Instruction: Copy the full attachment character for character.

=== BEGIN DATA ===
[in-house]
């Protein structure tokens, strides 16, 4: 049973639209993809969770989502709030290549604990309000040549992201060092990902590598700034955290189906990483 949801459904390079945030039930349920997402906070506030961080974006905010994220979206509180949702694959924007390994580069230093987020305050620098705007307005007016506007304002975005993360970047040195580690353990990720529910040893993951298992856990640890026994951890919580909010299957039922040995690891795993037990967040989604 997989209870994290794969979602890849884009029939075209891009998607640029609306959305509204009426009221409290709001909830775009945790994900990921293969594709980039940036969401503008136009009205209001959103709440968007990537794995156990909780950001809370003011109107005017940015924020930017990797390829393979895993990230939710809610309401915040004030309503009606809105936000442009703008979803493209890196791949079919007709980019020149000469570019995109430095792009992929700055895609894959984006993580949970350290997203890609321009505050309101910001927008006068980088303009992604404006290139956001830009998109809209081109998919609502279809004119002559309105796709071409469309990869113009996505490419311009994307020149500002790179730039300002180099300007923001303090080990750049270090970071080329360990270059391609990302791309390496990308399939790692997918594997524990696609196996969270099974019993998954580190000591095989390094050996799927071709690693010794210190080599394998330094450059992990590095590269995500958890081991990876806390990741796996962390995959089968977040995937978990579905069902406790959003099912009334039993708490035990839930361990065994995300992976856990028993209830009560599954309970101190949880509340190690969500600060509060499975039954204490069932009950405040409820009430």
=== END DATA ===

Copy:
[in-house]
């Protein structure tokens, strides 16, 4: 049973639209993809969770989502709030290549604990309000040549992201060092990902590598700034955290189906990483 949801459904390079945030039930349920997402906070506030961080974006905010994220979206509180949702694959924007390994580069230093987020305050620098705007307005007016506007304002975005993360970047040195580690353990990720529910040893993951298992856990640890026994951890919580909010299957039922040995690891795993037990967040989604 997989209870994290794969979602890849884009029939075209891009998607640029609306959305509204009426009221409290709001909830775009945790994900990921293969594709980039940036969401503008136009009205209001959103709440968007990537794995156990909780950001809370003011109107005017940015924020930017990797390829393979895993990230939710809610309401915040004030309503009606809105936000442009703008979803493209890196791949079919007709980019020149000469570019995109430095792009992929700055895609894959984006993580949970350290997203890609321009505050309101910001927008006068980088303009992604404006290139956001830009998109809209081109998919609502279809004119002559309105796709071409469309990869113009996505490419311009994307020149500002790179730039300002180099300007923001303090080990750049270090970071080329360990270059391609990302791309390496990308399939790692997918594997524990696609196996969270099974019993998954580190000591095989390094050996799927071709690693010794210190080599394998330094450059992990590095590269995500958890081991990876806390990741796996962390995959089968977040995937978990579905069902406790959003099912009334039993708490035990839930361990065994995300992976856990028993209830009560599954309970101190949880509340190690969500600060509060499975039954204490069932009950405040409820009430």